Last year Vancouver, Canada, became the first major city in North America to target zero carbon emissions by 2030. The goal includes plans to make all new buildings emission-free by 2030 -- meaning ultra-energy-efficient new buildings will soon be common in Vancouver.
In Vancouver, 56 percent of greenhouse gas emissions come from buildings. Space heating and hot water heating cause significant carbon emissions.
"This plan is more than just about reducing our carbon pollution in Vancouver," says Sadhu Johnston, Vancouver city manager. "This is about building better-quality homes for the people who live in Vancouver. It's ambitious, yet achievable, and will benefit everyone as we work toward our greenest city, renewable city, and healthy city goals."
Vancouver's carbon-reduction targets require new buildings to:
Canada shattered records for the quantity of Passive House certified projects last year, according to the report Accelerating Market Transformation for High-Performance Building Enclosures by the Pembina Institute. Larger-scale projects such as The Heights are more common than ever before, encouraging innovation in larger-scale, ultra-energy-efficient construction.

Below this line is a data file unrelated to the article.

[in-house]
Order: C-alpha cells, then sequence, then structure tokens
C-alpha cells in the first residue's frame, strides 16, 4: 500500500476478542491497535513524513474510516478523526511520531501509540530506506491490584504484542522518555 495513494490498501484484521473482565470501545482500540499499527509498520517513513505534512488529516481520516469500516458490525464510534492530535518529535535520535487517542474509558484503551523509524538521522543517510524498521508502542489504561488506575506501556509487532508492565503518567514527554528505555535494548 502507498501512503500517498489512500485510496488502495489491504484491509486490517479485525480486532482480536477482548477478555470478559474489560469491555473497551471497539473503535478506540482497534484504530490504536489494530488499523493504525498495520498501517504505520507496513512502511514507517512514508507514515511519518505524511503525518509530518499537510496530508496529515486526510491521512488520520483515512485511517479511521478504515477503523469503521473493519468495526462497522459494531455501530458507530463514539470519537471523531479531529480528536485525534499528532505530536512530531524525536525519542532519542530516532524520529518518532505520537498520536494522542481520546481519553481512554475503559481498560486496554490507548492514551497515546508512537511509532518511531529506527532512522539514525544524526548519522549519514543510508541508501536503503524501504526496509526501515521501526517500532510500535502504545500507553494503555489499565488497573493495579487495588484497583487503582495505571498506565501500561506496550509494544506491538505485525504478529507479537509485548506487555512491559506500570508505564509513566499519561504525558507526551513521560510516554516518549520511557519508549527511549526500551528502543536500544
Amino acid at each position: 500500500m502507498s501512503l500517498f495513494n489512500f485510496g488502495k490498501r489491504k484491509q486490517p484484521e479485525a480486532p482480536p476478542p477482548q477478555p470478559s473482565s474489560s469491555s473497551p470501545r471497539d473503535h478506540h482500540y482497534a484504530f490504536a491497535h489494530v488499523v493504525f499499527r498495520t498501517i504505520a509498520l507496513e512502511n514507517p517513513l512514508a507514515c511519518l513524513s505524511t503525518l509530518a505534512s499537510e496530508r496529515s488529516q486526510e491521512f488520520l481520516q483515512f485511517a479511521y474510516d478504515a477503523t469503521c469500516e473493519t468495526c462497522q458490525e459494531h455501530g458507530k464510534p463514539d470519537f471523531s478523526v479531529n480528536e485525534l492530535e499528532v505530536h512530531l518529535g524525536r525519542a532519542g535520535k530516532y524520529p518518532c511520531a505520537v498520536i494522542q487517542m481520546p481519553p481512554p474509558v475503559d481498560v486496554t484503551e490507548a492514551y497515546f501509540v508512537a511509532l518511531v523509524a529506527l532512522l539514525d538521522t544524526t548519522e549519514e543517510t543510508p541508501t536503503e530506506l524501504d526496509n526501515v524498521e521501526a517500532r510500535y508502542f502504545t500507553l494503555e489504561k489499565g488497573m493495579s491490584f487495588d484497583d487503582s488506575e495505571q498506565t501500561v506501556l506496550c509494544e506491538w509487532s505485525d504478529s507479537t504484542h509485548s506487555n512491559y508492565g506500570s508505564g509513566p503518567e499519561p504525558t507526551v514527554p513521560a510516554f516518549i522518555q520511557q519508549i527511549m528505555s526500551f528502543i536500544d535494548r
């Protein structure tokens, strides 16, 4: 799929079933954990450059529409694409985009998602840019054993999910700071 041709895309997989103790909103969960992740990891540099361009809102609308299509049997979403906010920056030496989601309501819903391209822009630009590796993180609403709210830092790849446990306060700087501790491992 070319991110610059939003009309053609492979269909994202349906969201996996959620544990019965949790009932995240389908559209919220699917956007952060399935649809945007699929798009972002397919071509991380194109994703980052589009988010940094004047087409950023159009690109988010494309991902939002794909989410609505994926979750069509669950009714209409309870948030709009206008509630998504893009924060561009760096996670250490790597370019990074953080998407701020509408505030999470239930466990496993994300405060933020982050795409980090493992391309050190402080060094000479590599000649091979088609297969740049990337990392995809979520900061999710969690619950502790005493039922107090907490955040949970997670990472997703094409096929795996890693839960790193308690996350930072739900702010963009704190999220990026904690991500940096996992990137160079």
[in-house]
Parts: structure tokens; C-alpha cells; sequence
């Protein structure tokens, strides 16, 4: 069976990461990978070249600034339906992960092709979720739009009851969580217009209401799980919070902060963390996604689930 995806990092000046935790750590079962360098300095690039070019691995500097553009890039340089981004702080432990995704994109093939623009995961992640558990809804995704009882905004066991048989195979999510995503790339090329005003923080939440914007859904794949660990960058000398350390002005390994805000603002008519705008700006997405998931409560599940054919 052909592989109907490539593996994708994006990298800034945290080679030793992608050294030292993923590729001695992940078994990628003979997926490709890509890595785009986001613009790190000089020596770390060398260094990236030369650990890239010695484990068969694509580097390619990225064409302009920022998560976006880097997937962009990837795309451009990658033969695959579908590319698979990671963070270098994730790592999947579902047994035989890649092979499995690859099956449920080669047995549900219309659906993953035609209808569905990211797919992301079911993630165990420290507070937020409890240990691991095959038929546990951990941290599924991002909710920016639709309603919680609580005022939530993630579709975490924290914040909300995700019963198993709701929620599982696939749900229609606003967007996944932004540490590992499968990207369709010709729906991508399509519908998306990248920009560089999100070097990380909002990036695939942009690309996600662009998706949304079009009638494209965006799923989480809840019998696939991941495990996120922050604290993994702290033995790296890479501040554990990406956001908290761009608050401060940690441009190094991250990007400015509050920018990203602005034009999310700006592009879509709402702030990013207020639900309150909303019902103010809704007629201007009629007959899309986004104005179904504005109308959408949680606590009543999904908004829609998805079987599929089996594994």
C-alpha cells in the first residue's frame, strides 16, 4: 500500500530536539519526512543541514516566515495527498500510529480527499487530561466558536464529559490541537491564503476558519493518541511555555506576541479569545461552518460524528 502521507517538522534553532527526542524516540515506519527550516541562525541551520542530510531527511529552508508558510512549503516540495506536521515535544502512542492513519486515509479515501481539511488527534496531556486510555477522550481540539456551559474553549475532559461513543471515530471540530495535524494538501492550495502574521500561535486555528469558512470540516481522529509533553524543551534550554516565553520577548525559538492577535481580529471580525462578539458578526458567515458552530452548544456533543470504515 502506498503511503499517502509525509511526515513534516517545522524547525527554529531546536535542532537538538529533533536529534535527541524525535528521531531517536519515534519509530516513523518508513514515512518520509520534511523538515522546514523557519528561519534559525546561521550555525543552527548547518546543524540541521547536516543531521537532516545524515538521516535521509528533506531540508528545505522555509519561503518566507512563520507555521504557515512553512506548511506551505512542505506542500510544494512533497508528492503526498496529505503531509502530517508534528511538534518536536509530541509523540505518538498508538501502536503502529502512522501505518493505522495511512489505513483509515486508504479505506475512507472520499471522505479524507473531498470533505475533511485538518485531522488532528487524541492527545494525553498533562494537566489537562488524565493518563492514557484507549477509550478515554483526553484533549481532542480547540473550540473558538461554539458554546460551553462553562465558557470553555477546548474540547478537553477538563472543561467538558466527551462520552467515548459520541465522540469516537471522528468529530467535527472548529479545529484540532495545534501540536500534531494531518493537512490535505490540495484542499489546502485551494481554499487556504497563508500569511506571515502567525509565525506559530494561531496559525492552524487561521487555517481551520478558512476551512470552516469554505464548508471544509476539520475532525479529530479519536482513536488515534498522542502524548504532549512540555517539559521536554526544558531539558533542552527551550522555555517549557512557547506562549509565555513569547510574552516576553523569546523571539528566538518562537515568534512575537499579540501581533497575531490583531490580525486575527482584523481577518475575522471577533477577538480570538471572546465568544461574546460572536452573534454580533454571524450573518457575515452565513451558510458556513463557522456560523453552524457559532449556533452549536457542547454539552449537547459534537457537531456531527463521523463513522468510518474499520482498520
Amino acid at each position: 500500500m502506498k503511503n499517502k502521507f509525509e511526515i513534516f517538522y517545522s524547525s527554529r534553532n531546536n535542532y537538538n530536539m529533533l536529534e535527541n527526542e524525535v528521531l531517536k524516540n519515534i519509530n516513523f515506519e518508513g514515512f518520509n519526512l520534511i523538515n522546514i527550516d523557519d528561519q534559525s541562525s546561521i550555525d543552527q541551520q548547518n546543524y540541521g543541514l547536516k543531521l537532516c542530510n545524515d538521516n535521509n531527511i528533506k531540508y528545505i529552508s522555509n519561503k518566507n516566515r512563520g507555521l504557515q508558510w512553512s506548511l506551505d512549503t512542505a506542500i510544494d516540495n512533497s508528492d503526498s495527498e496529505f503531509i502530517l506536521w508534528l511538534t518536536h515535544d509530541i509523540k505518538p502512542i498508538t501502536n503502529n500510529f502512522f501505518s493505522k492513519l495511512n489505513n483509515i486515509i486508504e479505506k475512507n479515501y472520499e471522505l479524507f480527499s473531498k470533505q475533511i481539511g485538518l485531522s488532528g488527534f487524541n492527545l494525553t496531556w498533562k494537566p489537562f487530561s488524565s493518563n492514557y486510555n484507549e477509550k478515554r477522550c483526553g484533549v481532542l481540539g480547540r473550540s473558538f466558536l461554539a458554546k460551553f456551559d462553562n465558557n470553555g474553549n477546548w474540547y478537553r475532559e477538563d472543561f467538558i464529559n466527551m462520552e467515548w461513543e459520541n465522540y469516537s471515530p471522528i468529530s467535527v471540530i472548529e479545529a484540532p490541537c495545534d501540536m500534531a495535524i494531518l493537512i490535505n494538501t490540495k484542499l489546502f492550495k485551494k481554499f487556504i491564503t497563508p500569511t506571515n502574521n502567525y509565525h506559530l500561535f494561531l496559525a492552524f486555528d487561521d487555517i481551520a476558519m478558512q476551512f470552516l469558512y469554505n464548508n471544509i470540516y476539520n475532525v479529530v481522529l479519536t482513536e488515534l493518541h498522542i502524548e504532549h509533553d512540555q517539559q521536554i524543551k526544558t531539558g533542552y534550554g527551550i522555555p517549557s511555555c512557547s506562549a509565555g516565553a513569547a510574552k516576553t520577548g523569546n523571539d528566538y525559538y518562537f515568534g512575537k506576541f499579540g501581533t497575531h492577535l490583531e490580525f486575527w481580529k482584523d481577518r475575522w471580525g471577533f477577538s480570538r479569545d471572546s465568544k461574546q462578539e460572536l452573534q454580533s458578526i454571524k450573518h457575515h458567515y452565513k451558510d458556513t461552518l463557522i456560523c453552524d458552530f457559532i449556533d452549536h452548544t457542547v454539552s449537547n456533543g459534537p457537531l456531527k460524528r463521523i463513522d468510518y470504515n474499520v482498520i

“The number of Passive House units in North America has quadrupled in the last year, from 500 to over 2,000 units. And a quarter of these are in Vancouver alone,” says Dylan Heerema, an analyst for the Pembina Institute. “As industry capacity develops and more builders get on board, we can expect the added cost of building to near-zero emission standards to fall or even disappear. Factor in lower bills for energy and maintenance, and green buildings will increasingly become an affordable housing option.”
Super energy-efficient retrofits and new construction projects need mechanical ventilation systems to promote indoor air quality and provide fresh air. Many Passive House certified projects feature Zehnder heat recovery ventilators to supply a continuous stream of fresh, filtered air throughout the project; the ventilators transfer heat from the exhaust air to the intake air, saving energy. Zehnder heat recovery ventilators are certified Passive House components and are used in many projects, including the Heights.
As carbon-emission goals and stricter building codes promote ultra-energy-efficient buildings, high-performance solutions are paving the way to greater energy savings and comfort. These projects are reducing operating costs and cutting greenhouse gas emissions, for a cleaner environment.
Image credit: Flickr/Randal Schwartz
Sarah Lozanova is an environmental journalist and copywriter and has worked as a consultant to help large corporations become more sustainable. She is the author of Humane Home: Easy Steps for Sustainable & Green Living, and her renewable energy experience includes residential and commercial solar energy installations. She teaches green business classes to graduate students at Unity College and holds an MBA in sustainable management from the Presidio Graduate School.